By a simple measure, the Age of Regulation began 10 years ago. As part of my paper on countercyclical regulatory policy, I looked at an interesting measure of regulatory burden: The number of employees in federal regulatory agencies as a share of the number of employees in the private sector. Think of this as the regulatory dependency ratio–the number of regulators per private sector worker.*
You can see in the graph below that this regulatory burden indicator stayed within a fairly narrow range between the mid-1960s and 2000. In particular, it fell through most of the Clinton years.
But in the aftermath of 9/11, all of a sudden there was a surge in federal regulatory employment to historic levels, relative to the size of the private sector. Most of that jump was from an increase in security-related regulation–Homeland Security, TSA, and similar. As anyone who flies knows, the increase in security has done exactly what regulation usually does–slows down business and increases costs in exchange for some non-economic goal. In this case, the non-economic goal was straightforward and successful–stopping another terrorist attack on American soil.
My guess is that most Americans still think that the increase in security-related regulation was worthwhile. Hell, I like knowing that there’s not a bomb on my plane.
But I think that we have to acknowledge the possibility that the weakness in U.S. economy over the past decade, and especially the innovation shortfall, was related to the growth in regulatory burden. And it maybe that under these circumstances, countercyclical regulatory policy is precisely the right way to kickstart the economy.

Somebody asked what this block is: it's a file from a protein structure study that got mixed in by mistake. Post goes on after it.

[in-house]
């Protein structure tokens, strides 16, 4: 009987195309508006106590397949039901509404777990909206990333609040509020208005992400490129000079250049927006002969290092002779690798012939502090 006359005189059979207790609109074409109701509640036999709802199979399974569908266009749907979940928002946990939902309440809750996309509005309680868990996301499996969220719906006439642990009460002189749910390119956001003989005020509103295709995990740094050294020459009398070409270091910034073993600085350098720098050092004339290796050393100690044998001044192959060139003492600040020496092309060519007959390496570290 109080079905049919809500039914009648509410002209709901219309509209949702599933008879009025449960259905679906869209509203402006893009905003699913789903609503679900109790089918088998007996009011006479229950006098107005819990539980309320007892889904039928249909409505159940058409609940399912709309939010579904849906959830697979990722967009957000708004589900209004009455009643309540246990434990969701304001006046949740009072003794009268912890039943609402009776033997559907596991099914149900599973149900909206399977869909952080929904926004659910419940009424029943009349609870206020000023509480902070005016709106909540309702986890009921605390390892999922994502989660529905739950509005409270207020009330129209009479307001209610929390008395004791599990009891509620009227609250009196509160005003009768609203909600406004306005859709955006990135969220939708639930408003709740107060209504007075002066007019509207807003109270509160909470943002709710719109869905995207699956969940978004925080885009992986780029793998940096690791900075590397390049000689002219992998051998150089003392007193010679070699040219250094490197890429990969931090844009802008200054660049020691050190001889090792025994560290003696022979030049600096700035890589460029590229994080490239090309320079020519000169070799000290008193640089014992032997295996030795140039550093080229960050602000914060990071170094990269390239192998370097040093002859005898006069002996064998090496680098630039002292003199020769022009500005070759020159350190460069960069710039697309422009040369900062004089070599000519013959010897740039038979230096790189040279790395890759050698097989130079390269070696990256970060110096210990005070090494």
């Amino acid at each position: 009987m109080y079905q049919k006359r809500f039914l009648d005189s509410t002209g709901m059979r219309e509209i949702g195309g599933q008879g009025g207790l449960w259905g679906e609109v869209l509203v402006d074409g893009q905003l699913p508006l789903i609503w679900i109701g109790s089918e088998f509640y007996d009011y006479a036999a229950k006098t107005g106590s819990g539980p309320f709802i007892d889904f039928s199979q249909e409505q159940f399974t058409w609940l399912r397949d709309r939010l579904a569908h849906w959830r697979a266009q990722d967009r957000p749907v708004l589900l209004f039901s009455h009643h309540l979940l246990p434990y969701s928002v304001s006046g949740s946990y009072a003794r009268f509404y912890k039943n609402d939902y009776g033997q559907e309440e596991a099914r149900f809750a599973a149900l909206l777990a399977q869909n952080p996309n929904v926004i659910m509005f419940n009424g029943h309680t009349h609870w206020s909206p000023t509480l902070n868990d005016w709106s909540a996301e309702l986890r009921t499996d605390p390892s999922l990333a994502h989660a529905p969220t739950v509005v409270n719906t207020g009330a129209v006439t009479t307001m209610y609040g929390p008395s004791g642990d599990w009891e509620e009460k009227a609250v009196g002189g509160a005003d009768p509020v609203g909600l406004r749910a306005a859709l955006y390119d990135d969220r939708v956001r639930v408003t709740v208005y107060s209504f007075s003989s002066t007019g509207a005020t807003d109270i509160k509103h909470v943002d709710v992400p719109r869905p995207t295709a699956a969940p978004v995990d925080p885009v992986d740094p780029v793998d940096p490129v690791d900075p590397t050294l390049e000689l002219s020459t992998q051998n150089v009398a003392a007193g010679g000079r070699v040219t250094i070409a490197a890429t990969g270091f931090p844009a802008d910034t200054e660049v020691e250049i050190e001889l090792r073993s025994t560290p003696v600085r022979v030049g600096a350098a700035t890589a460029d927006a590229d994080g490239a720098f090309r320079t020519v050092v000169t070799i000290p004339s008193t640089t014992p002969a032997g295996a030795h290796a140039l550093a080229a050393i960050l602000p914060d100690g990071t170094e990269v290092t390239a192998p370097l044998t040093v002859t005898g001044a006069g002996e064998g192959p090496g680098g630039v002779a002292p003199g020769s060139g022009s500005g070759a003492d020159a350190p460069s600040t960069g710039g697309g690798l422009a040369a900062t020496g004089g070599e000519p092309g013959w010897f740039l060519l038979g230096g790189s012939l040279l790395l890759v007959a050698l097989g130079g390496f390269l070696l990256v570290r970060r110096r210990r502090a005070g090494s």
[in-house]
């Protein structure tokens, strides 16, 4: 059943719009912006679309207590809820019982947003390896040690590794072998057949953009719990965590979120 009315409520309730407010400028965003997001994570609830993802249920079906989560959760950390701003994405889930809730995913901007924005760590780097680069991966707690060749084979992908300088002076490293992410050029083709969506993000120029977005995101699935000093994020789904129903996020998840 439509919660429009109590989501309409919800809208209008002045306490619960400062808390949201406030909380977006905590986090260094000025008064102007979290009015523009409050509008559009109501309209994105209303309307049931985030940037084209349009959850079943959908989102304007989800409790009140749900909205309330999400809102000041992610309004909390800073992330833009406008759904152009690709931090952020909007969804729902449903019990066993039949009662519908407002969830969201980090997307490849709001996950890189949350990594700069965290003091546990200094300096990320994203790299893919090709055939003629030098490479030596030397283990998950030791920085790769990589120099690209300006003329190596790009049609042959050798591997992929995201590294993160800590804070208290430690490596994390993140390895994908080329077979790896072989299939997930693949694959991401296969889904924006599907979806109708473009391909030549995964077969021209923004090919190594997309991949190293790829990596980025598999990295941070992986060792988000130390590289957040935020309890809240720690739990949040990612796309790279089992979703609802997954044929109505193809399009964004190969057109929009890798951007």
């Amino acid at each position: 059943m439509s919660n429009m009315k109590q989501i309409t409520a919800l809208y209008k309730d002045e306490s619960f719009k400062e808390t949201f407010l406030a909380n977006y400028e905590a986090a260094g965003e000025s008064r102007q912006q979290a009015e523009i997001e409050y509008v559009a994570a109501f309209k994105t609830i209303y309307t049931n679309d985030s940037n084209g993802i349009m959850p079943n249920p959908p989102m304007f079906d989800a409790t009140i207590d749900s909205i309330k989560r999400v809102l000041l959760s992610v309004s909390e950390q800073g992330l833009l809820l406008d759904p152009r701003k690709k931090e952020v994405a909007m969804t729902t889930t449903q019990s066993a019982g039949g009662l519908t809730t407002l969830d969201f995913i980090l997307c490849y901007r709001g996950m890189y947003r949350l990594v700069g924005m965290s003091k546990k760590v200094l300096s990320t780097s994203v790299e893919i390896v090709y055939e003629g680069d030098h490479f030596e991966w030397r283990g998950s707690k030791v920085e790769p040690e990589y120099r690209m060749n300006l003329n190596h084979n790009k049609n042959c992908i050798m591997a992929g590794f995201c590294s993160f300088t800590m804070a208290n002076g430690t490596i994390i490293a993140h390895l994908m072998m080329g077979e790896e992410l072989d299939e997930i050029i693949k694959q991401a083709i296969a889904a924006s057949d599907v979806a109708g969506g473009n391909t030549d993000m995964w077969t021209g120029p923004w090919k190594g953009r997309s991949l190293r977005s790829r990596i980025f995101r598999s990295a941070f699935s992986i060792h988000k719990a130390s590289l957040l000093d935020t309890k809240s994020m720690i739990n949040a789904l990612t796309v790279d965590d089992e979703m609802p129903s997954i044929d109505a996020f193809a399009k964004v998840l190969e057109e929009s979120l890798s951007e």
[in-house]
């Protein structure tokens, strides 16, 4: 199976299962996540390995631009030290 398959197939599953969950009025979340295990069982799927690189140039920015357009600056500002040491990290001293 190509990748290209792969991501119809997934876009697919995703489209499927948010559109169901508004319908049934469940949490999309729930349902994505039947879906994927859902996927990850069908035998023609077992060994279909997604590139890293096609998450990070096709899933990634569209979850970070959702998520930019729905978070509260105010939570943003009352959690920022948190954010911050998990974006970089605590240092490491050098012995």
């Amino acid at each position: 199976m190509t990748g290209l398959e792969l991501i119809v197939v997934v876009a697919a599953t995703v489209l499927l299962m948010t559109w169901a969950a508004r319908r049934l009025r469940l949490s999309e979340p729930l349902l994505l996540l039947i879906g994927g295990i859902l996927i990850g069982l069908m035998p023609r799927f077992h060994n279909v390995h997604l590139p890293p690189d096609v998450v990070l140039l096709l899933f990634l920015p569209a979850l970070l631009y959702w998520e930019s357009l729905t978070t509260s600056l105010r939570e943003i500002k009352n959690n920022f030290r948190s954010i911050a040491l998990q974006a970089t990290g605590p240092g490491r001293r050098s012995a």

One final note: The growth in federal regulatory jobs is driven, in large part, by TSA and Homeland Security. But these agencies are not the only part of the federal regulatory sector that has grown faster than the private sector, as it turns out. The chart below shows the ratio of non-Homeland Security federal regulatory employees to private sector employment rose from 2000 to the recession year 2009. Over that stretch, FTE employment fell in the private sector. Meanwhile, notable regulatory agencies such as the SEC and the FTC gained workers.
In my view, these numbers make th case for countercyclical regulatory policy more compelling.
* For the federal regulatory employment figures, I used the appendix data from “A Decade of Growth in the Regulators’ Budget:Years 2010 and 2011” by Susan Dudley and Melinda Warren. I also did spot checksof several departments to make sure that the published figures agreed relatively well with the Dudley/Warren data (which they did).